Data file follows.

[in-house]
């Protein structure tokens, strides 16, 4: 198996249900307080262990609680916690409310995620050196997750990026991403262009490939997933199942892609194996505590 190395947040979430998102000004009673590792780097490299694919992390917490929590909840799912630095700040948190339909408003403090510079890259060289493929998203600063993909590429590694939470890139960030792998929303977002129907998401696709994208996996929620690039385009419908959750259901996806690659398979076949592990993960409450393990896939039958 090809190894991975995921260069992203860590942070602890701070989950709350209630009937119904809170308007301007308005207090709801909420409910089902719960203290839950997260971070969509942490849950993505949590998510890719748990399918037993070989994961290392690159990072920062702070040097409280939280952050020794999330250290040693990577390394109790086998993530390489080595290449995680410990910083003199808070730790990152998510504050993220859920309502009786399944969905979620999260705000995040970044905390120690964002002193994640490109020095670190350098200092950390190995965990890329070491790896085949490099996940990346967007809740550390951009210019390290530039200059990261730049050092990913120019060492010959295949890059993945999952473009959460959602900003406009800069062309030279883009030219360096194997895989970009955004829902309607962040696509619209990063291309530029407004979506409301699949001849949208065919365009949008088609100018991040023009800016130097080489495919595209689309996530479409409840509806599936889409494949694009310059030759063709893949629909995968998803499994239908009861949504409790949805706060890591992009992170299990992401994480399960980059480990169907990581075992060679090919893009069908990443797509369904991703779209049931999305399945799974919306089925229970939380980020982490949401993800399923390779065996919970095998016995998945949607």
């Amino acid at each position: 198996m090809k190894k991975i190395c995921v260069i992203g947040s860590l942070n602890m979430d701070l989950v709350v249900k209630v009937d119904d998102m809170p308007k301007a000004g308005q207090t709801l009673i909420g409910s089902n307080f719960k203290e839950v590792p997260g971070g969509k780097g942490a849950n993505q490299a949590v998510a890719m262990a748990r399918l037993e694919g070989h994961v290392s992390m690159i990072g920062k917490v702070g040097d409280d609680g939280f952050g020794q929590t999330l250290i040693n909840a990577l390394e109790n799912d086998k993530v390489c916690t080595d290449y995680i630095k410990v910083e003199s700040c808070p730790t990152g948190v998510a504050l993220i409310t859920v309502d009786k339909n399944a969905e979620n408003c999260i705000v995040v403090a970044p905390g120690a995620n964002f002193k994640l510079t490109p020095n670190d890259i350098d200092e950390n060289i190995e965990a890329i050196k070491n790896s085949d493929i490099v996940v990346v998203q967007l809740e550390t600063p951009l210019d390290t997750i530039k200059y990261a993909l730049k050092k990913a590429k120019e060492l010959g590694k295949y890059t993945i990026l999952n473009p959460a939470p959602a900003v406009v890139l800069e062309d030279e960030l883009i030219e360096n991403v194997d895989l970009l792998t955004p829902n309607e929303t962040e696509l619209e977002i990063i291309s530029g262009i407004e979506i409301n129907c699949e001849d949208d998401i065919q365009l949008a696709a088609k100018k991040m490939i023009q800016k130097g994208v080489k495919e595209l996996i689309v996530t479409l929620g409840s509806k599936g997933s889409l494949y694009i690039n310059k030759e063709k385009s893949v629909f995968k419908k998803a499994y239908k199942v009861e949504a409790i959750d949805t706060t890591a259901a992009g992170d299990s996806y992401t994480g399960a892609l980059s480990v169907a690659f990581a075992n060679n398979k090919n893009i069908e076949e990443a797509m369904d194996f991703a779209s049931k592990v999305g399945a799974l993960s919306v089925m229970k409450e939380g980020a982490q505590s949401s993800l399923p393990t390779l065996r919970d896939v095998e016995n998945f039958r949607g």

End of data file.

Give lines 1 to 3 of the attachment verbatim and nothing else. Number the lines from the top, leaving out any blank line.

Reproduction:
[in-house]
């Protein structure tokens, strides 16, 4: 198996249900307080262990609680916690409310995620050196997750990026991403262009490939997933199942892609194996505590 190395947040979430998102000004009673590792780097490299694919992390917490929590909840799912630095700040948190339909408003403090510079890259060289493929998203600063993909590429590694939470890139960030792998929303977002129907998401696709994208996996929620690039385009419908959750259901996806690659398979076949592990993960409450393990896939039958 090809190894991975995921260069992203860590942070602890701070989950709350209630009937119904809170308007301007308005207090709801909420409910089902719960203290839950997260971070969509942490849950993505949590998510890719748990399918037993070989994961290392690159990072920062702070040097409280939280952050020794999330250290040693990577390394109790086998993530390489080595290449995680410990910083003199808070730790990152998510504050993220859920309502009786399944969905979620999260705000995040970044905390120690964002002193994640490109020095670190350098200092950390190995965990890329070491790896085949490099996940990346967007809740550390951009210019390290530039200059990261730049050092990913120019060492010959295949890059993945999952473009959460959602900003406009800069062309030279883009030219360096194997895989970009955004829902309607962040696509619209990063291309530029407004979506409301699949001849949208065919365009949008088609100018991040023009800016130097080489495919595209689309996530479409409840509806599936889409494949694009310059030759063709893949629909995968998803499994239908009861949504409790949805706060890591992009992170299990992401994480399960980059480990169907990581075992060679090919893009069908990443797509369904991703779209049931999305399945799974919306089925229970939380980020982490949401993800399923390779065996919970095998016995998945949607």
């Amino acid at each position: 198996m090809k190894k991975i190395c995921v260069i992203g947040s860590l942070n602890m979430d701070l989950v709350v249900k209630v009937d119904d998102m809170p308007k301007a000004g308005q207090t709801l009673i909420g409910s089902n307080f719960k203290e839950v590792p997260g971070g969509k780097g942490a849950n993505q490299a949590v998510a890719m262990a748990r399918l037993e694919g070989h994961v290392s992390m690159i990072g920062k917490v702070g040097d409280d609680g939280f952050g020794q929590t999330l250290i040693n909840a990577l390394e109790n799912d086998k993530v390489c916690t080595d290449y995680i630095k410990v910083e003199s700040c808070p730790t990152g948190v998510a504050l993220i409310t859920v309502d009786k339909n399944a969905e979620n408003c999260i705000v995040v403090a970044p905390g120690a995620n964002f002193k994640l510079t490109p020095n670190d890259i350098d200092e950390n060289i190995e965990a890329i050196k070491n790896s085949d493929i490099v996940v990346v998203q967007l809740e550390t600063p951009l210019d390290t997750i530039k200059y990261a993909l730049k050092k990913a590429k120019e060492l010959g590694k295949y890059t993945i990026l999952n473009p959460a939470p959602a900003v406009v890139l800069e062309d030279e960030l883009i030219e360096n991403v194997d895989l970009l792998t955004p829902n309607e929303t962040e696509l619209e977002i990063i291309s530029g262009i407004e979506i409301n129907c699949e001849d949208d998401i065919q365009l949008a696709a088609k100018k991040m490939i023009q800016k130097g994208v080489k495919e595209l996996i689309v996530t479409l929620g409840s509806k599936g997933s889409l494949y694009i690039n310059k030759e063709k385009s893949v629909f995968k419908k998803a499994y239908k199942v009861e949504a409790i959750d949805t706060t890591a259901a992009g992170d299990s996806y992401t994480g399960a892609l980059s480990v169907a690659f990581a075992n060679n398979k090919n893009i069908e076949e990443a797509m369904d194996f991703a779209s049931k592990v999305g399945a799974l993960s919306v089925m229970k409450e939380g980020a982490q505590s949401s993800l399923p393990t390779l065996r919970d896939v095998e016995n998945f039958r949607g």